Reading is time travel.

What an astonishing thing a book is. It’s a flat object made from a tree with flexible parts on which are imprinted lots of funny dark squiggles. But one glance at it and you’re inside the mind of another person, maybe somebody dead for thousands of years….Books break the shackles of time.

Carl Sagan, Cosmos: A Personal Voyage

I suppose this clip or quote summarizes this post pretty effectively, almost to the point that I have to ask if it even needs to be written. Nevertheless, I felt compelled to write it, and now you are compelled to read it, entering into my mind, hearing the words as I did as I typed them. The concept of books breaking the shackles of time is pretty straight forward, but I would like to explore it a bit further, delving into a discussion of time, consciousness, and what it means to enter the mind of a writer. In short, I’m going to seriously overthink it.

It’s no secret that I am a massive fan of time, both in fiction and reality. The entire concept has amazed me since I was a teenager when I first learned of relativity and the nature of space-time. Since then, I’ve learned a great deal more, including the concept of the externalist (or block) universe. I’ve discussed this, not that long ago, so I won’t fixate too much on it here. However, I wanted to revisit it because I think the implications make books more of a form of time travel than we realize.

The nature of time in a block universe makes every point in time equal to the rest. The notion of time flowing is purely a function of how our brains interpret reality (likely because of entropy). Therefore, when we think about a moment of time in two ways: 1) as a configuration of matter within space and 2) a unique impression made upon our brains to define the experience of that moment. We cannot easily recreate the state of the universe in the past, nor are we likely to find ourselves (i.e., the current configuration of matter that composes us) inserted into that slice of time. All we have to go on are the lasting impressions that moment of time made on the universe. We can recreate a picture of that time in the same way that geologists can recreate the picture of Earth in the distant past. However, that is not the same as truly experiencing it. We can understand it, but it will never replicate the conscious experience of being there, while reading can.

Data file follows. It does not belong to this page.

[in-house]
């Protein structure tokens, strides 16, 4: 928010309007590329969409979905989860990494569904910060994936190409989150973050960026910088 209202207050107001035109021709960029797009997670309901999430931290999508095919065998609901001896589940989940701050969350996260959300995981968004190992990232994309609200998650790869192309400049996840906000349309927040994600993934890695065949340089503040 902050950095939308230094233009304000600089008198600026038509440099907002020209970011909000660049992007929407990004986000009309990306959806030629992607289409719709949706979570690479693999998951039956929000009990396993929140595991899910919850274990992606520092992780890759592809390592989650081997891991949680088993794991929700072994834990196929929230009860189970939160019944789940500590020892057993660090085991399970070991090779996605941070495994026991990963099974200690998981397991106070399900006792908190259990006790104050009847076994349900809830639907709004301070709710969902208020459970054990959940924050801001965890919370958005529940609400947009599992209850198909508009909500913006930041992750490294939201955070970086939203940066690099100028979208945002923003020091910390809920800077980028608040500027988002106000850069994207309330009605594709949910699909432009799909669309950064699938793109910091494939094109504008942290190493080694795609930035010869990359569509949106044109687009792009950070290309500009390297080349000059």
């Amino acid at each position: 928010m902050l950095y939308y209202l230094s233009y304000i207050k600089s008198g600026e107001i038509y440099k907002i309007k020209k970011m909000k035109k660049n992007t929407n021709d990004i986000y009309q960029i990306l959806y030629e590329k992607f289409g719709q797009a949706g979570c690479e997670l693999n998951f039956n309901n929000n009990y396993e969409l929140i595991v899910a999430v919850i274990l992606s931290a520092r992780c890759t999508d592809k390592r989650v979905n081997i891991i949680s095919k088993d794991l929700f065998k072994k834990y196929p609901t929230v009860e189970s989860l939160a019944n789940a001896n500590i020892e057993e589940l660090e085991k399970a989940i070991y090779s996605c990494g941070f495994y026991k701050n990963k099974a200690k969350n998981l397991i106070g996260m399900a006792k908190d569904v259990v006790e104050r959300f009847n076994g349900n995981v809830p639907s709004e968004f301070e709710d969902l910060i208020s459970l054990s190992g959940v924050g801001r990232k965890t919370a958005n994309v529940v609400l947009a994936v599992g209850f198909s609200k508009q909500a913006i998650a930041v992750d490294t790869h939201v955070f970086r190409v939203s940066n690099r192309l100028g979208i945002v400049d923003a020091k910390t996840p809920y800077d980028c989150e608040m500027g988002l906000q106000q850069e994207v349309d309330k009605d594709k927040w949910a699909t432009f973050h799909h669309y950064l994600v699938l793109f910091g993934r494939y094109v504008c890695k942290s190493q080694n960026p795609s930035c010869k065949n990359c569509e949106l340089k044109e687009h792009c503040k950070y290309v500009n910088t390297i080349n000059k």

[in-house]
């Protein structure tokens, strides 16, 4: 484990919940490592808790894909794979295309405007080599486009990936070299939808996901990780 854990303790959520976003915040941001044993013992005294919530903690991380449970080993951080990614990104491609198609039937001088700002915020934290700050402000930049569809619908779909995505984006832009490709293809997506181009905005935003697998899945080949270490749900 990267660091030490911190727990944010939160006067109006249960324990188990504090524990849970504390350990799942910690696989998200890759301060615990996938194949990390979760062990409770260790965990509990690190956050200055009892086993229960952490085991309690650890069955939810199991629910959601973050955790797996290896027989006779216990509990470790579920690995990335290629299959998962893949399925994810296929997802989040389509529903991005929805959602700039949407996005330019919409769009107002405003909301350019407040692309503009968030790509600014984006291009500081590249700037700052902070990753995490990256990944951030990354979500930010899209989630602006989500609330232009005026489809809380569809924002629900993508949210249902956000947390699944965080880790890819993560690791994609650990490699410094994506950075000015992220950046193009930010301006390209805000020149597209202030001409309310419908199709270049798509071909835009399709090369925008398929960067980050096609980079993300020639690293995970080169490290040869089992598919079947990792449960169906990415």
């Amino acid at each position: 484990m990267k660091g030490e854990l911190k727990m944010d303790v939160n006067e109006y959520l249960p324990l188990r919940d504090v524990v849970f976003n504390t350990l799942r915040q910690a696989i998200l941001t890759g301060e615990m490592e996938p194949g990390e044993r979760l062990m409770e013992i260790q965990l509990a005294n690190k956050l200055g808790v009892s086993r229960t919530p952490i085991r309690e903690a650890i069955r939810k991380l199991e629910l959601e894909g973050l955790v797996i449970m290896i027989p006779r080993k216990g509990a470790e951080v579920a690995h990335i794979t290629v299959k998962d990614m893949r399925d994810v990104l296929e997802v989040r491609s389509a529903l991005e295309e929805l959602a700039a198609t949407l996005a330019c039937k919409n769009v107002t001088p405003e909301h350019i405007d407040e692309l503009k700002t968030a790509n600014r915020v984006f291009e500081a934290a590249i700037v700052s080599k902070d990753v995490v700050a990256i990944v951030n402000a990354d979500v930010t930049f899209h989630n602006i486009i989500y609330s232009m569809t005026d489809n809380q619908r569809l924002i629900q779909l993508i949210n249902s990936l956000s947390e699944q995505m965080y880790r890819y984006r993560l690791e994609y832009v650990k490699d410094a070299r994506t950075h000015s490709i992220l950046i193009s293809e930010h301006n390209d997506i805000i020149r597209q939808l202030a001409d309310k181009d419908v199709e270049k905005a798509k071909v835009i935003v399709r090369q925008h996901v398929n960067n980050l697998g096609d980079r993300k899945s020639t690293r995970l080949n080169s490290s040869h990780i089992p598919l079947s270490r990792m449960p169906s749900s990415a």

When we read the words of a book, we’re seeing the inner dialogue that an author has in their mind as they right it. We are recreating the internal experience of that moment. This is most true in nonfiction, whether it be a memoir or even any other sub-genre. Newton’s Principia Mathematica doesn’t just communicate science, it communicates the inner workings of his mind in the moment. Even in fiction, we are seeing the imagination created by the imprints of their surroundings. We could read ancient literature and enter the mind of Homer over 2500 yrs ago. The story has been retold and translated, filtering the experience down, but at its core is a section of thought impressed by the world in 600 – 800 B.C.. Books are an impression of a fraction of an author’s mind, but what does it mean to experience a moment if not to form a compendium of impressions? It’s a hazy recreation of a moment of the past. Therefore, to read is to travel back in time.

Books are an impression of a fraction of an authors mind, but what does it mean to experience a moment if not to form a compendium of impressions?

Let us be clear. I am fully aware of how hand wavy this entire discussion is (to the point that I’m a little embarrassed to share it), but if one truly wishes to travel back in time, reading is one of your best ways of doing it. It isn’t the only reason to read. However, I think it can be a fun and exciting way of approaching some forms of reading. Every classic work is more than a piece of entertainment. It’s a portal back in time. If you had the option to travel back in time (safely and with confidence that you can return) would you not take it? I certainly would, and it’s part of why I read some classics. It’s also why I’d like to eventually get to more ancient literature of which I’ve read very little. Ignoring high school, the furthest back in time I’ve traveled is ~1000 A.D. with the Tale of Genji, and I am itching to take the machine even further back. Of course, I can’t stop with just one book. Remember, a moment is defined by a collage of impressions. True time travel requires we take in multiple impressions which means exploring multiple works.

In the end, this is nonsensical. We can’t travel back in time (yet at least), and I know that. I wish to be very clear that I’m being purely metaphorical (in case any random readers stumble upon this post and think I think this is real). It’s strictly intended as a way to excite myself and other readers into reading more and exploring different types of works.

One Reply to “Reading is time travel.”

  1. How do you know things in the present havent been introduced from the future?

    The block representation of time might be missing a dimension. A conundrum!

    Like

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